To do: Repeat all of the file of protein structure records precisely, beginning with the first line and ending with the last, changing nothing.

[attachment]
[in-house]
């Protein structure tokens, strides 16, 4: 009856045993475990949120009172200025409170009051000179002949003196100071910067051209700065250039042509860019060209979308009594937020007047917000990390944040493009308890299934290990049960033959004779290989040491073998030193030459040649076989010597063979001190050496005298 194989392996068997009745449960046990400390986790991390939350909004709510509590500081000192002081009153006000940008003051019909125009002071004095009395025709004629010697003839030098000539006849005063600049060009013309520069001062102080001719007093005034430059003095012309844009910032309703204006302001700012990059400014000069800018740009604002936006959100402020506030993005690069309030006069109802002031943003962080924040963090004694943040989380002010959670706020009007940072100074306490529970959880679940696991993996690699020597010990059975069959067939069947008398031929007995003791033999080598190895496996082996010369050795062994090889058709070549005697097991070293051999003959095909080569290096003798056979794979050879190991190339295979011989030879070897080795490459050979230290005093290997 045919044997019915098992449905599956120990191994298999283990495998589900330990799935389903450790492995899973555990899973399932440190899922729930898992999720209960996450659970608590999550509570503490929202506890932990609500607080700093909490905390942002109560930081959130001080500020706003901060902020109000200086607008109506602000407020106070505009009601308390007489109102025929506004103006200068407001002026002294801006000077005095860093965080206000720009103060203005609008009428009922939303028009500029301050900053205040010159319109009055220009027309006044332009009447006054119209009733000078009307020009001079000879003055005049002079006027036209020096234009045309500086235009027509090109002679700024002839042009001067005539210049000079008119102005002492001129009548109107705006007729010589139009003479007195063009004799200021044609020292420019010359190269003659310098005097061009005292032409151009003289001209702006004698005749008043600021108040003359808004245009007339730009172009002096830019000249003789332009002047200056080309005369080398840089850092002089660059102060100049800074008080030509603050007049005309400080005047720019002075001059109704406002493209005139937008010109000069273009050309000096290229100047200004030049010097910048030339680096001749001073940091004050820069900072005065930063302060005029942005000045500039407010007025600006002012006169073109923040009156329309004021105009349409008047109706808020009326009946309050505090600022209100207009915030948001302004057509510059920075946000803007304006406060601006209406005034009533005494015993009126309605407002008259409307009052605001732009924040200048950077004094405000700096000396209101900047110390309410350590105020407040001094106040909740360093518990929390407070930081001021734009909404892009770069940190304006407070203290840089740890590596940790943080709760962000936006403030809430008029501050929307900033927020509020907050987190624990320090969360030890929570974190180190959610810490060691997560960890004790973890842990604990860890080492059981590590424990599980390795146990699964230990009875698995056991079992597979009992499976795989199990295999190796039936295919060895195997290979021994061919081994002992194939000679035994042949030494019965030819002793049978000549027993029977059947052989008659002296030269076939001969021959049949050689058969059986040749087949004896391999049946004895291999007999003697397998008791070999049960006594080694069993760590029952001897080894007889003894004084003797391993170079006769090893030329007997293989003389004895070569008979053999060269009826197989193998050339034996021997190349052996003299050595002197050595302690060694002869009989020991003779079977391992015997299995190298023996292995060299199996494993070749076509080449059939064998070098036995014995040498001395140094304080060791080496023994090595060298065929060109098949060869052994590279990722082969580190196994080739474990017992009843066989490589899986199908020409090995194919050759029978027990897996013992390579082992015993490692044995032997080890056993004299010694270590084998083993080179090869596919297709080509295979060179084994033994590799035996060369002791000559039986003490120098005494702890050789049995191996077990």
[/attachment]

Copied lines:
[in-house]
């Protein structure tokens, strides 16, 4: 009856045993475990949120009172200025409170009051000179002949003196100071910067051209700065250039042509860019060209979308009594937020007047917000990390944040493009308890299934290990049960033959004779290989040491073998030193030459040649076989010597063979001190050496005298 194989392996068997009745449960046990400390986790991390939350909004709510509590500081000192002081009153006000940008003051019909125009002071004095009395025709004629010697003839030098000539006849005063600049060009013309520069001062102080001719007093005034430059003095012309844009910032309703204006302001700012990059400014000069800018740009604002936006959100402020506030993005690069309030006069109802002031943003962080924040963090004694943040989380002010959670706020009007940072100074306490529970959880679940696991993996690699020597010990059975069959067939069947008398031929007995003791033999080598190895496996082996010369050795062994090889058709070549005697097991070293051999003959095909080569290096003798056979794979050879190991190339295979011989030879070897080795490459050979230290005093290997 045919044997019915098992449905599956120990191994298999283990495998589900330990799935389903450790492995899973555990899973399932440190899922729930898992999720209960996450659970608590999550509570503490929202506890932990609500607080700093909490905390942002109560930081959130001080500020706003901060902020109000200086607008109506602000407020106070505009009601308390007489109102025929506004103006200068407001002026002294801006000077005095860093965080206000720009103060203005609008009428009922939303028009500029301050900053205040010159319109009055220009027309006044332009009447006054119209009733000078009307020009001079000879003055005049002079006027036209020096234009045309500086235009027509090109002679700024002839042009001067005539210049000079008119102005002492001129009548109107705006007729010589139009003479007195063009004799200021044609020292420019010359190269003659310098005097061009005292032409151009003289001209702006004698005749008043600021108040003359808004245009007339730009172009002096830019000249003789332009002047200056080309005369080398840089850092002089660059102060100049800074008080030509603050007049005309400080005047720019002075001059109704406002493209005139937008010109000069273009050309000096290229100047200004030049010097910048030339680096001749001073940091004050820069900072005065930063302060005029942005000045500039407010007025600006002012006169073109923040009156329309004021105009349409008047109706808020009326009946309050505090600022209100207009915030948001302004057509510059920075946000803007304006406060601006209406005034009533005494015993009126309605407002008259409307009052605001732009924040200048950077004094405000700096000396209101900047110390309410350590105020407040001094106040909740360093518990929390407070930081001021734009909404892009770069940190304006407070203290840089740890590596940790943080709760962000936006403030809430008029501050929307900033927020509020907050987190624990320090969360030890929570974190180190959610810490060691997560960890004790973890842990604990860890080492059981590590424990599980390795146990699964230990009875698995056991079992597979009992499976795989199990295999190796039936295919060895195997290979021994061919081994002992194939000679035994042949030494019965030819002793049978000549027993029977059947052989008659002296030269076939001969021959049949050689058969059986040749087949004896391999049946004895291999007999003697397998008791070999049960006594080694069993760590029952001897080894007889003894004084003797391993170079006769090893030329007997293989003389004895070569008979053999060269009826197989193998050339034996021997190349052996003299050595002197050595302690060694002869009989020991003779079977391992015997299995190298023996292995060299199996494993070749076509080449059939064998070098036995014995040498001395140094304080060791080496023994090595060298065929060109098949060869052994590279990722082969580190196994080739474990017992009843066989490589899986199908020409090995194919050759029978027990897996013992390579082992015993490692044995032997080890056993004299010694270590084998083993080179090869596919297709080509295979060179084994033994590799035996060369002791000559039986003490120098005494702890050789049995191996077990």